The idea of Europe has run its course. But how can a viable new European idea be established? Klaus Schönberger believes it should be pluralistic and brought about by the means of art. The cultural scientist based in Klagenfurt is leading the three-year Horizon2020 project TRACES, collaborating with eleven partners in ten European countries. ad astra invited him to an interview.
Europe’s common identity is willingly invoked and its cultural heritage is depicted as one entity. Yet, the cultural heritage of Europe also includes many terrible events such as civil wars and genocide. In the course of migration flows, old conflicts are reignited and the fault lines running through Europe are shimmering through. A new definition of Europe is needed. What could this definition be, Mr. Schönberger?
The central idea is to arrive at a conception of Europe that does not strive to arise within the prison of identity, but rather one that identifies the multiplicity, the multi-perspectivity, the transversality, in other words, precisely the diversity as the very core of the European Project. The fact that we are all different should not be understood as a problem, but as a constitutive moment. In this imagination there is space for Muslims, just as there is for Sinti and Roma. What counts is the territorial togetherness of all those, who move around the continent. At that point, we are no longer speaking in terms of an identity, but of a European imagination, in which conflicts co-found that which is European.
What part do old and new conflicts play in this?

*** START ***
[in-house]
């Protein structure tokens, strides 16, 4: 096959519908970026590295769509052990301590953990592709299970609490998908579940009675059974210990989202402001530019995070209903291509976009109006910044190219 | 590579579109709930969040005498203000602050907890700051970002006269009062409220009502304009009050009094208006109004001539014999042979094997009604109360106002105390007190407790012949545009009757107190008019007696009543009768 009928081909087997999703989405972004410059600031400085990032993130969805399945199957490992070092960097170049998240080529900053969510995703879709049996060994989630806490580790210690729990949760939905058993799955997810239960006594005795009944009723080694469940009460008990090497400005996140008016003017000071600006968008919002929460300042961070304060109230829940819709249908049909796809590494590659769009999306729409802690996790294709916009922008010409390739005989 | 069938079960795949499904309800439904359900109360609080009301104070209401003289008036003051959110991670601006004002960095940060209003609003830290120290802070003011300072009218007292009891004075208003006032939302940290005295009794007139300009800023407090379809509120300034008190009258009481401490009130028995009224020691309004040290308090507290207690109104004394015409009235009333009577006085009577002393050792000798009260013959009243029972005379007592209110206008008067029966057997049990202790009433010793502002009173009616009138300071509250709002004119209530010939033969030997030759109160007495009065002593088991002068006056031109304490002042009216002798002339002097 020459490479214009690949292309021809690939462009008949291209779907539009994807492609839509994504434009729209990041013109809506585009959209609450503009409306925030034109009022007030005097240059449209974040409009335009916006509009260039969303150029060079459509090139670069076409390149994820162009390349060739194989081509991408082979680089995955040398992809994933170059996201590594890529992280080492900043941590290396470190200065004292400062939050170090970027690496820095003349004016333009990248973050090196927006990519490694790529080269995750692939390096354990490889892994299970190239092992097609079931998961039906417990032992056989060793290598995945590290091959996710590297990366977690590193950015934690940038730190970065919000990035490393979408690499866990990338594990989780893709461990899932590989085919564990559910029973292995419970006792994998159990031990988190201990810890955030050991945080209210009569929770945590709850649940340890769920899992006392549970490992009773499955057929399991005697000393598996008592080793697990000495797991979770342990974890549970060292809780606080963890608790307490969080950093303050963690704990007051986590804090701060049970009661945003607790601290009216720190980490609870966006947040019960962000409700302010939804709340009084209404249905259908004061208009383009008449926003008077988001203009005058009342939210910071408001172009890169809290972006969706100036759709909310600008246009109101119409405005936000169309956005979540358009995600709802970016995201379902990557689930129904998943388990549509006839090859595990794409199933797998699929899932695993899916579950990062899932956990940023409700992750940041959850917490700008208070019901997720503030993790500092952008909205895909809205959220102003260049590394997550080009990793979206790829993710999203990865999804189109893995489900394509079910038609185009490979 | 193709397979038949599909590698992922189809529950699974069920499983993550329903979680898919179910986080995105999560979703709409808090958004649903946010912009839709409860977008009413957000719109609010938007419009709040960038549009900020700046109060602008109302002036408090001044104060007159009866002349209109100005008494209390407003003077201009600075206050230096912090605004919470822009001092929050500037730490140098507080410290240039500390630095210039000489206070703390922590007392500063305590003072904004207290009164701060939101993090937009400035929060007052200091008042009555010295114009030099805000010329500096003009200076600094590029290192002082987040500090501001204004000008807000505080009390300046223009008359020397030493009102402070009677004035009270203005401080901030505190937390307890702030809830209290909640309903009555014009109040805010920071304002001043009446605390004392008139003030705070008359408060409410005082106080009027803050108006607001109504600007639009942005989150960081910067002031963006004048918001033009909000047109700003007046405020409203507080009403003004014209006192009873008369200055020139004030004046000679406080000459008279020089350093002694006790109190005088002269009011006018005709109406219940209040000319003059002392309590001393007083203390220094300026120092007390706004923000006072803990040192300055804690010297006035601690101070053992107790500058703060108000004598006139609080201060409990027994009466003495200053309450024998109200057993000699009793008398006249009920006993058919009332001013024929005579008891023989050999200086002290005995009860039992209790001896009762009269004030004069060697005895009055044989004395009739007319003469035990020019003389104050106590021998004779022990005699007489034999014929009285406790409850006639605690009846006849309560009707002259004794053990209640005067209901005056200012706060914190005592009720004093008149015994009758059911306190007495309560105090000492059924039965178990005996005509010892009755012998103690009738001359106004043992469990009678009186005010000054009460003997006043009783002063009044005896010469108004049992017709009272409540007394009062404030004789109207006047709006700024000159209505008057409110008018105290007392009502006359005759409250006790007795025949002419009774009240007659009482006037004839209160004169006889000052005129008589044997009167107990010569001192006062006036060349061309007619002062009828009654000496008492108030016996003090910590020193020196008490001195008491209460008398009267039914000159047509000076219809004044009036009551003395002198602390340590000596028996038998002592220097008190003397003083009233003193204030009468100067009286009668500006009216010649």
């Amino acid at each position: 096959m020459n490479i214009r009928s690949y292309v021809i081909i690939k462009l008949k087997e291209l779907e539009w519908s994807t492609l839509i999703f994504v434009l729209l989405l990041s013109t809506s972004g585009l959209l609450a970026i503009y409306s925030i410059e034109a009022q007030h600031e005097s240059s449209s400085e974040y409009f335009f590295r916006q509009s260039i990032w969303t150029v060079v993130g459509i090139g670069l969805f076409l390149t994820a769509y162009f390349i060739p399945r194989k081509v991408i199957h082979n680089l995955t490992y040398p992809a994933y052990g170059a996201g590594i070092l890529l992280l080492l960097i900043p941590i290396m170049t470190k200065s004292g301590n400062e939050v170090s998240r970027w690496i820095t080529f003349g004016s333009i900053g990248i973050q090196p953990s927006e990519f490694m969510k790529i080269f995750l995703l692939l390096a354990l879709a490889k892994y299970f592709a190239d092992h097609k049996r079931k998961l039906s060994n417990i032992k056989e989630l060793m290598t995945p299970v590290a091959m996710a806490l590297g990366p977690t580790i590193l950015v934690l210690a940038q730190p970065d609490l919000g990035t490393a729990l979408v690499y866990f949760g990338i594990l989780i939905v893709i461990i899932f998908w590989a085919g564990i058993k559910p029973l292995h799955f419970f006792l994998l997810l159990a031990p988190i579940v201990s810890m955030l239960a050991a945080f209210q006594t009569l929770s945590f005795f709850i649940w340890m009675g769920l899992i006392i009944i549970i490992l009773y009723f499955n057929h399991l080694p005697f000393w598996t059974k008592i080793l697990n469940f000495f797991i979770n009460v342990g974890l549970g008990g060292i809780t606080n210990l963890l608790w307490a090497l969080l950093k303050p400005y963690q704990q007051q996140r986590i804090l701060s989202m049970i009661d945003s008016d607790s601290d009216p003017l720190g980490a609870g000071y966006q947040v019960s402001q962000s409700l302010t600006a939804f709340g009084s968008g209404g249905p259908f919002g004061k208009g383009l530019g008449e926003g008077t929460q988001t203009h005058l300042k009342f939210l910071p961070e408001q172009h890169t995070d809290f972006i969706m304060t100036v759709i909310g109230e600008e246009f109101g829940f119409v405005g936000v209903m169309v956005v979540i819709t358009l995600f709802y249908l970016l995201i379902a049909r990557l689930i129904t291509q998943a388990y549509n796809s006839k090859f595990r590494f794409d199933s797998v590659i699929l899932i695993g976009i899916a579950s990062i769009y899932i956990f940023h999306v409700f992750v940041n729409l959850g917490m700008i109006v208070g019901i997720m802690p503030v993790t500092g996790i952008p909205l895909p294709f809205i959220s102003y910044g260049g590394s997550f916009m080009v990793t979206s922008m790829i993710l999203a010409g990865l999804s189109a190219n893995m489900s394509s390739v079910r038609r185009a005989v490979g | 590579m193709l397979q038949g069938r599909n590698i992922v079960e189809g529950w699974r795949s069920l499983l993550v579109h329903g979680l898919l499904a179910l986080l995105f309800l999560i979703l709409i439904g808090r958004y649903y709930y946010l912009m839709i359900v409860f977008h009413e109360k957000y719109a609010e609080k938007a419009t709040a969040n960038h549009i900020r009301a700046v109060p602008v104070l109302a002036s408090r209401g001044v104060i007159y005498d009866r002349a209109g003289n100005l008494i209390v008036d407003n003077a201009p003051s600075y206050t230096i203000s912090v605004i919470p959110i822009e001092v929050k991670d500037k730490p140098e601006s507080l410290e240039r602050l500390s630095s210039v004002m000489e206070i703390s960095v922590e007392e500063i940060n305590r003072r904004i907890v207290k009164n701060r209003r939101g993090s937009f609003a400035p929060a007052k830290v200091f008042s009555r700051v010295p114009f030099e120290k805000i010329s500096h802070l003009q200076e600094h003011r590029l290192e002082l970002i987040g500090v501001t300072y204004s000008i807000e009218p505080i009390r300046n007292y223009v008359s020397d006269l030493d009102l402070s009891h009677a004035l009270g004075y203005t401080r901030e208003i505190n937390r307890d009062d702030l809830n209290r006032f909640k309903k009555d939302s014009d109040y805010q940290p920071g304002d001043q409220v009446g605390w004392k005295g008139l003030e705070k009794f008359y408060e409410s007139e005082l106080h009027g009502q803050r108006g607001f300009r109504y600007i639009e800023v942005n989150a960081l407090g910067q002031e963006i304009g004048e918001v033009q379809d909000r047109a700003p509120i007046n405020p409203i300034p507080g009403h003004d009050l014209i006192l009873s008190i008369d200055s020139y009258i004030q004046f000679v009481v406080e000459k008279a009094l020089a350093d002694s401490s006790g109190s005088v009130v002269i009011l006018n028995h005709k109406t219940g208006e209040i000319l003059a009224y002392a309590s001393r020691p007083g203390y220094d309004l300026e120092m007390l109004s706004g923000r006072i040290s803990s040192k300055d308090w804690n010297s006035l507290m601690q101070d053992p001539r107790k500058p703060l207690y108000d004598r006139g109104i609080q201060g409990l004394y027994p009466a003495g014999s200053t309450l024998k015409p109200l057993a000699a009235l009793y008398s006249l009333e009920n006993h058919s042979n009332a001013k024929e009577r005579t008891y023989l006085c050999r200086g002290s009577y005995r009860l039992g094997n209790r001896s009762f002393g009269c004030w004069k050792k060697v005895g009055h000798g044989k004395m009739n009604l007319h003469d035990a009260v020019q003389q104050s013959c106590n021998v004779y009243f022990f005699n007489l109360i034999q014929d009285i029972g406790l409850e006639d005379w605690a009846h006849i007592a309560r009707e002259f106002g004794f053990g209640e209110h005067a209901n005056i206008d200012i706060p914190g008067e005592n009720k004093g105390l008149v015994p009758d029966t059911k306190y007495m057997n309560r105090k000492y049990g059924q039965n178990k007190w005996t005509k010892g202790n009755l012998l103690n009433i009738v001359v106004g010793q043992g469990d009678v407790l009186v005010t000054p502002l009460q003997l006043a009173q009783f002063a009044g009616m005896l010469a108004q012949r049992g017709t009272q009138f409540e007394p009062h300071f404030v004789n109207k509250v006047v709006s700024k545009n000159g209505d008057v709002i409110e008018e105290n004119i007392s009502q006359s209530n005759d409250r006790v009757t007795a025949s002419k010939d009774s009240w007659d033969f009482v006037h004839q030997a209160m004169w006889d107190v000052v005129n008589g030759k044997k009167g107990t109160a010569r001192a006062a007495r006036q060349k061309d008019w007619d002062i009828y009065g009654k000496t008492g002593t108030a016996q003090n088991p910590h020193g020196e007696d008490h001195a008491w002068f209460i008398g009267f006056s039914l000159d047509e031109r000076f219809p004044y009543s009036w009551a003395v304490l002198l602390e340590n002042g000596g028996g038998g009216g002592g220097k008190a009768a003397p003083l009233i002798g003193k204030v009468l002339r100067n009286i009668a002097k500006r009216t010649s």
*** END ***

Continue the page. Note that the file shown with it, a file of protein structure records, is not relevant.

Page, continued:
In Europe, there are numerous conflicts with political relevance in many places and at different levels. TRACES tracks difficult conflicts and how they are handled, i.e. fraught and traumatising elements within cultural heritage, which are exploited, again and again, for political purposes. Clearly, this exploitation often serves to continue social divisions. We do not deny these conflicts, but we do see in them the potential of that which is held in common. It may sound paradoxical, but it is incredibly productive.
How can conflicts contribute?
Conflicts are normal, and they represent the starting point of our notion of a European idea. The conception of a homogeneous identity negates the conflict and the opposing interests. By contrast, we maintain that all these disputes should also be part of the European idea. We are searching for and developing methods that will allow us to render these conflicts positive for something akin to a new European imagination.
How can they shed their divisive force?
By taking the instances of resistance and the contradictions seriously and no longer comprehending them as antithesis. Thus, the emerging renationalisation is an expression of conflict escalation, of diverse interests and antagonisms on various levels. This needs to be endured and converted into something positive. It is necessary to shift from an antagonistic to an agonistic perspective. This understanding of a European democracy sees contradictions and conflicts as normal and develops processes of negotiation. The important thing is that the contradictions and conflicts are allowed to remain, but that the positions of the opponents are recognized as valid.
An arduous process. Are there any successful examples?